Government

Report: Changing climate, land use will impact county’s water use

The report warns municipalities should consider alternative sources to water before aquifers become unusable

Climate change and increased land use will affect how McHenry County manages its water supply and preserves it for future years, according to a new report published online Wednesday by the McHenry County Department of Planning and Development.

The Water Resources Action Plan describes how McHenry County uses water and different ways to conserve water. It also outlines how changes to the landscape such as urbanization and severe weather events as a result of climate change will affect water in the county.

The plan was previously developed in 2011 and work to update it began in 2018 to address changes over the last decade in the county. It was approved by the County Board last year.

“Midwestern cities, suburbs, and rural areas are projected to be more exposed to negative impacts of climate change,” the report states.

The report includes a pair of graphics showing how the climate in northeast Illinois has changed since 1900. Over the last 120 years, the annual amount of precipitation has increased by 5% and the average temperature for the year has increased by 1.5 degrees.

“It is not just the amount of precipitation that has increased: the intensity of the storms is increasing as well. The increased precipitation is occurring in fewer storms, as more precipitation falls in each of these events. The increasing volume and intensity of precipitation events can overwhelm the soil’s ability to absorb water and the existing infrastructure, which was designed at a time when precipitation rates were lower,” the report states.

Some communities will need to make infrastructure changes to address the issue of higher intensity rainfalls to prevent flash flooding, the report states.

Droughts will also be a factor, even though the county is receiving more rainfall.

“In addition to increased precipitation in the winter and spring, the Midwest will also likely experience a higher number of consecutive dry days between storm events, resulting in prolonged periods of drought,” the report states.

The rising temperatures also factor into how much water is available. With temperatures rising, evaporation rates also increase, according to the report, causing sources of water to dry up faster.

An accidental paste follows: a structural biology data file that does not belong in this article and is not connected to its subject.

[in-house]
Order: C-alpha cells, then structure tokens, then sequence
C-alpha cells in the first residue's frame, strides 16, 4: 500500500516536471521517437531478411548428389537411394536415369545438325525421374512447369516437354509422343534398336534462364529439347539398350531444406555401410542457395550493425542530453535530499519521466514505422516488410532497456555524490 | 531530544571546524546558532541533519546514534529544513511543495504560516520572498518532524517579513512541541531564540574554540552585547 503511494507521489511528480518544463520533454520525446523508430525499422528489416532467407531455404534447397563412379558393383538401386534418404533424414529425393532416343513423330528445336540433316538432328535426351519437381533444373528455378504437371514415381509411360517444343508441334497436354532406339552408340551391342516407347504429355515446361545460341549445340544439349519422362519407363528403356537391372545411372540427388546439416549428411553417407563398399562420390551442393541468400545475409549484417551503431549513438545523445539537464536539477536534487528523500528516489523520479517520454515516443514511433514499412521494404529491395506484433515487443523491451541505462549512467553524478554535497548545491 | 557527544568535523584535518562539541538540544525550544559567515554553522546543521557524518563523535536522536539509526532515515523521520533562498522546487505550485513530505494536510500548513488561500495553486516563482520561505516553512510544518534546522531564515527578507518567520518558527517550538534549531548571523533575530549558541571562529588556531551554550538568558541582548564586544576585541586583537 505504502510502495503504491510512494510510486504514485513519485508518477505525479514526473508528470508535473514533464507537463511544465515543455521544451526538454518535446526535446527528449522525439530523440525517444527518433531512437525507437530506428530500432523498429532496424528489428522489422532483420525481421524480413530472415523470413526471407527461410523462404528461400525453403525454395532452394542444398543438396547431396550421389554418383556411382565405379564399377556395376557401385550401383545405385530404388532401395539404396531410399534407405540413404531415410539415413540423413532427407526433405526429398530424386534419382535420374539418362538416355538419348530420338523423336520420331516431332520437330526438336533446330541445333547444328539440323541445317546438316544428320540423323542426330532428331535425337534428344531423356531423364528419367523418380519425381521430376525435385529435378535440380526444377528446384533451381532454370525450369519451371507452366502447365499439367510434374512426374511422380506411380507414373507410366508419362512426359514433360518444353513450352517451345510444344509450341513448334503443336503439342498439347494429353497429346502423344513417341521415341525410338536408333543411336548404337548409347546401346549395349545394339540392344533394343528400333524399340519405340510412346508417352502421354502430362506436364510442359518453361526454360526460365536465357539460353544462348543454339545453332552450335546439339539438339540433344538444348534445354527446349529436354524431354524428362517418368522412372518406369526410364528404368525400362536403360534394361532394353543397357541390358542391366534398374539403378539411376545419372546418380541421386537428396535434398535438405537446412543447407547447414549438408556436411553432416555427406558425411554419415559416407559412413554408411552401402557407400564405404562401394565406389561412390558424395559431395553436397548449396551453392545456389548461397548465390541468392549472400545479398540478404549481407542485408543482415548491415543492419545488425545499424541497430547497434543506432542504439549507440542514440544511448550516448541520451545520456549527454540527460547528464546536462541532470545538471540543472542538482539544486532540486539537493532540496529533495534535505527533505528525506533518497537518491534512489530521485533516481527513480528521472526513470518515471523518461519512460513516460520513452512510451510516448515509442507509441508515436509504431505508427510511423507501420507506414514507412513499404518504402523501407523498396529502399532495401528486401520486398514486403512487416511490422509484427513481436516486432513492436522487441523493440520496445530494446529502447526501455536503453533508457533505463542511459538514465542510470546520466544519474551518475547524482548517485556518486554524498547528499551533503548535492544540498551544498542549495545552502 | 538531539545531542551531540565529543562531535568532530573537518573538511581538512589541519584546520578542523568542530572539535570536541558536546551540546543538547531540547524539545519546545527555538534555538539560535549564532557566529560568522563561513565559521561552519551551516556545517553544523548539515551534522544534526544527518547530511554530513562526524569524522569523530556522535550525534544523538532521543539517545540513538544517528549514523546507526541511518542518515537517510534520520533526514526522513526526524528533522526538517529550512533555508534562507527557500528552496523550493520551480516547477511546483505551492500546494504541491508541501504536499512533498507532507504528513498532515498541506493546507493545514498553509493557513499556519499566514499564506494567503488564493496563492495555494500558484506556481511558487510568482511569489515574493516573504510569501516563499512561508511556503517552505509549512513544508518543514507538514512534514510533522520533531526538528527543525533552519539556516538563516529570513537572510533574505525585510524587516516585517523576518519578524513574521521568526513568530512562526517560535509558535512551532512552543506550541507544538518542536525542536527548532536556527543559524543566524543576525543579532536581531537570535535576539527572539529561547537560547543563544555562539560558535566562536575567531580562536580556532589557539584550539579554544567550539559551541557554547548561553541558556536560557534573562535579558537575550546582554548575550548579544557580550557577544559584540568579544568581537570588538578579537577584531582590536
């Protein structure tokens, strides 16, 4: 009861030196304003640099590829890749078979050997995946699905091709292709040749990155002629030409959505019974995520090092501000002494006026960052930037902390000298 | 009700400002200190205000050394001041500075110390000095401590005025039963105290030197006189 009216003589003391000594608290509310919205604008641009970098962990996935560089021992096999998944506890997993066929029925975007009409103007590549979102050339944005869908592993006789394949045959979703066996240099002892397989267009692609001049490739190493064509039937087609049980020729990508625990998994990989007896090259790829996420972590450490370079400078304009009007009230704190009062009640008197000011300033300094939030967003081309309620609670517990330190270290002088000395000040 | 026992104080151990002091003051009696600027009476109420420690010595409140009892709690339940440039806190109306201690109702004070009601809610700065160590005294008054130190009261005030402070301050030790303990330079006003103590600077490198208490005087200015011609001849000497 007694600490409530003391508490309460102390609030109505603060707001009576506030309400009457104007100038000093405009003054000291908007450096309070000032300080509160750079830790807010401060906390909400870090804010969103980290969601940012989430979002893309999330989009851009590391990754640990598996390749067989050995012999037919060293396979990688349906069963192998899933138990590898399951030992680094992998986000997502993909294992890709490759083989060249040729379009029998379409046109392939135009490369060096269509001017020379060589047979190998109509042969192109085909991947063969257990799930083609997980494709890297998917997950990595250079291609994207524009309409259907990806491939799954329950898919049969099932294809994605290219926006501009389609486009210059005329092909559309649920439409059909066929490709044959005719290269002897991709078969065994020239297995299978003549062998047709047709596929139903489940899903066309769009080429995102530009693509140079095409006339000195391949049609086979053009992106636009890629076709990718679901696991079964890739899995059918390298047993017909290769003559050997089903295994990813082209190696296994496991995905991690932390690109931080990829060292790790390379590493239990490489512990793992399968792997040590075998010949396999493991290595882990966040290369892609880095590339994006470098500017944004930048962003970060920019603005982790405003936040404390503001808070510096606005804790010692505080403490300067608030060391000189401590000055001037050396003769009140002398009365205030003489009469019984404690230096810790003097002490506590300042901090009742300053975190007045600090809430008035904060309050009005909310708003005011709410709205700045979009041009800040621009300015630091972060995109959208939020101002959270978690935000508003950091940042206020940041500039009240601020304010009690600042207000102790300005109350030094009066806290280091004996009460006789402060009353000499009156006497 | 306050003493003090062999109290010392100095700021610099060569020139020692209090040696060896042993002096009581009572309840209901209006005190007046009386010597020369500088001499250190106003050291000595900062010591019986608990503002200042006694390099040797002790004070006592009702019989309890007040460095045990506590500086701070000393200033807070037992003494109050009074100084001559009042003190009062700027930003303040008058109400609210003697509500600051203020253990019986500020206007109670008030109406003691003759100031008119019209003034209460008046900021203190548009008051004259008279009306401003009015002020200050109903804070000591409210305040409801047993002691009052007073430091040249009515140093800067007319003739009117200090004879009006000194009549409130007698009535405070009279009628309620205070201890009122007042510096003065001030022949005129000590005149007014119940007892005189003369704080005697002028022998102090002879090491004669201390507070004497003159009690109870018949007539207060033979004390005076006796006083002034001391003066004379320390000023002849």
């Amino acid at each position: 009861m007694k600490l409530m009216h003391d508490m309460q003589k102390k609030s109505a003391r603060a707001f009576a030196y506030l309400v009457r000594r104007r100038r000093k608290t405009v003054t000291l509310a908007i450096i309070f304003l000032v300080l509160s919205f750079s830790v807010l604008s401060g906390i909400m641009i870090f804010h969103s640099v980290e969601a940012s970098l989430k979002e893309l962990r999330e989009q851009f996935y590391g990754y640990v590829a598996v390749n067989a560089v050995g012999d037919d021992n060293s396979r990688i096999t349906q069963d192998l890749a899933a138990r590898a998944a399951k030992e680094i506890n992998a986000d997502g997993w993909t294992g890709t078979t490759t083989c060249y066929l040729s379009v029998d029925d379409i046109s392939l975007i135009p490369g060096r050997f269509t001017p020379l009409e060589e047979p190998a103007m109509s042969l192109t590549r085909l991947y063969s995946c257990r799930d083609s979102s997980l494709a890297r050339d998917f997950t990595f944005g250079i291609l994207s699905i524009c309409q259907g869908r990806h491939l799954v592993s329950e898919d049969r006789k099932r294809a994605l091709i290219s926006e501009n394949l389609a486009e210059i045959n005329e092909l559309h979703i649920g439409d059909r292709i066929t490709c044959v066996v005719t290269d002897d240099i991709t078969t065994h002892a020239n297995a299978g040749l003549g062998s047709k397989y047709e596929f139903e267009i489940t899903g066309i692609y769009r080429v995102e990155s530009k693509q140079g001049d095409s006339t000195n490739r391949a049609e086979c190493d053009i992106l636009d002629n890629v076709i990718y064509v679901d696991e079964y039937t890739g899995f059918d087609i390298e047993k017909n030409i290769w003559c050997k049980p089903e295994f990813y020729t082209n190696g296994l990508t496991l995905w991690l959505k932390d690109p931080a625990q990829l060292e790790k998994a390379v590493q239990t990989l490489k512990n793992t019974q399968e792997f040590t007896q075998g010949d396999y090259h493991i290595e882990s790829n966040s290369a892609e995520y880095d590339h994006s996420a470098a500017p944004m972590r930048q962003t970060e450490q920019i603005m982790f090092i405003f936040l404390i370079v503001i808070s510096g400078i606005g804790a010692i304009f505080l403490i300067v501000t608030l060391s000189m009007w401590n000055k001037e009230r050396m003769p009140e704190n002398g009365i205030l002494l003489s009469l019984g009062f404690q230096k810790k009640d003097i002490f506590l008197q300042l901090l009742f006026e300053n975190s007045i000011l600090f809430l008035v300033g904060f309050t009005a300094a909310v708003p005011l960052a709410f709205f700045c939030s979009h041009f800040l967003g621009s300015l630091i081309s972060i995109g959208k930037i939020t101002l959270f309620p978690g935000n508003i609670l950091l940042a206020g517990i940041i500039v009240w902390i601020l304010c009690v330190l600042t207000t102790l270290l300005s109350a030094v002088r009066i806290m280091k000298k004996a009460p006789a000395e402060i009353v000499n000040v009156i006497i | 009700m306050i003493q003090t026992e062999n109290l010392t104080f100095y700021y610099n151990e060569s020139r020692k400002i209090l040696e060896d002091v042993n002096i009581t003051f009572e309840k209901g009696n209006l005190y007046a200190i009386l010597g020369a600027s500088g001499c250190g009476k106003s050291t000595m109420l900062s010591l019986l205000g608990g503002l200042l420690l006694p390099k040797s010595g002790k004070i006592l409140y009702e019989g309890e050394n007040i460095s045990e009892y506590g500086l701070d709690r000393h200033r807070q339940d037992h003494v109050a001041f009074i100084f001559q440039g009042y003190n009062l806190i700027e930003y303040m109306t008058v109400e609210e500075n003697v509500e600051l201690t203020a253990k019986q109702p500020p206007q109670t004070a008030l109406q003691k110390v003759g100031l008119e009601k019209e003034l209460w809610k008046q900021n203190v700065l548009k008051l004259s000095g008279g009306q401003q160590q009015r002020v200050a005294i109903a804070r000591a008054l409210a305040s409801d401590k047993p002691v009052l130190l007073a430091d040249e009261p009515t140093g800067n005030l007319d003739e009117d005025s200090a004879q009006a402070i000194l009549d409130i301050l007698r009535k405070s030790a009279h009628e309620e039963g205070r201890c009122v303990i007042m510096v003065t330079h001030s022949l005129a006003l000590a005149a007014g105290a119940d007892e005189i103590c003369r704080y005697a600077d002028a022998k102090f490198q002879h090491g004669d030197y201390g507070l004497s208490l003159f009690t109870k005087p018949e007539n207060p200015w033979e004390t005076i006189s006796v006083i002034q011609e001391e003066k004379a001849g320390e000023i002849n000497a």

McHenry County is dependent on ground water, specifically sandstone and bedrock aquifers. The report issued a warning for the county that water from these sources may no longer be an option in 30 years:

“Based on the amount of water currently being pumped from the deep sandstone aquifers, all of southeast McHenry County is at risk of declining well performance; and some communities face severe risks of well inoperability as early as 2050.”

The report states communities need to start considering alternative sources of water now to avoid expensive projects in the future and meet future demands, which, according to the Chicago Metropolitan Agency for Planning, could be 24% to 30% higher than they are now.

This could bring the county’s two watersheds into play. All of the county’s water drains into the Kishwaukee and Fox rivers. While they are not used by any of the McHenry County municipalities, some towns downstream on the Fox River use it for drinking water, which means it could be a future water source as towns look for alternatives to the aquifers, according to the report.

How the land is used also plays an important role, especially urbanization. Areas with more construction make it more difficult for water to drain into the ground, causing issues with flooding. The report notes this is particularly true in communities along the Fox River where buildings were constructed in the flood plain before the flood plain was mapped.

The report states more industrialization and urbanization also increases the amount of pollutants in ground water and local rivers. Rain water runs off into these water sources, carrying the pollutants with it. The report notes polluting drinking water sources can happen easily, such as through salt on the roads in winter or fertilizer on lawns.

Understanding how land will be used in the county in the future is key to planning water usage, the report states. With significant development likely happening in the eastern half of the county, the report found 18% of McHenry County’s land will be deemed “environmentally sensitive” by 2030.

While the changing climate and ways land is used in McHenry County presents challenges for the future and the need to explore alternative water sources, the report says a lot of the problems can be addressed now by individual people.

Municipalities can take action by directing residents on how to use water, such as through specific irrigation periods in neighborhoods. However, the report also includes recommendations for people to conserve drinking water, such as fixing leaks and not letting water run without a purpose while doing the dishes or taking showers.

The full report can be viewed at https://www.mchenrycountyil.gov/county-government/departments-j-z/planning-development/water-resources.